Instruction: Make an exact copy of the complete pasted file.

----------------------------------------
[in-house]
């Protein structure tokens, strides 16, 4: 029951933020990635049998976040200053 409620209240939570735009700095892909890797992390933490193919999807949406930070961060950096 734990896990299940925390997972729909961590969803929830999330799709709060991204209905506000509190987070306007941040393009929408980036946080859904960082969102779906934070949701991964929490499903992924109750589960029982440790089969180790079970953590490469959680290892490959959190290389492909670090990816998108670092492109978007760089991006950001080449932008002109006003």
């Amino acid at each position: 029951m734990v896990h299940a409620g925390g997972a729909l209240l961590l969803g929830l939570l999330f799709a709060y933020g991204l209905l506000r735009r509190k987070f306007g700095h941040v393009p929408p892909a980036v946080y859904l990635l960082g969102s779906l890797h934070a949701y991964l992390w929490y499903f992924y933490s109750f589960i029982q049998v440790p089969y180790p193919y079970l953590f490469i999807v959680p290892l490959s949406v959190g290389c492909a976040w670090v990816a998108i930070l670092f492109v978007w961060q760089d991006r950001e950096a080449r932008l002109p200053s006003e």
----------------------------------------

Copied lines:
[in-house]
């Protein structure tokens, strides 16, 4: 029951933020990635049998976040200053 409620209240939570735009700095892909890797992390933490193919999807949406930070961060950096 734990896990299940925390997972729909961590969803929830999330799709709060991204209905506000509190987070306007941040393009929408980036946080859904960082969102779906934070949701991964929490499903992924109750589960029982440790089969180790079970953590490469959680290892490959959190290389492909670090990816998108670092492109978007760089991006950001080449932008002109006003």
């Amino acid at each position: 029951m734990v896990h299940a409620g925390g997972a729909l209240l961590l969803g929830l939570l999330f799709a709060y933020g991204l209905l506000r735009r509190k987070f306007g700095h941040v393009p929408p892909a980036v946080y859904l990635l960082g969102s779906l890797h934070a949701y991964l992390w929490y499903f992924y933490s109750f589960i029982q049998v440790p089969y180790p193919y079970l953590f490469i999807v959680p290892l490959s949406v959190g290389c492909a976040w670090v990816a998108i930070l670092f492109v978007w961060q760089d991006r950001e950096a080449r932008l002109p200053s006003e």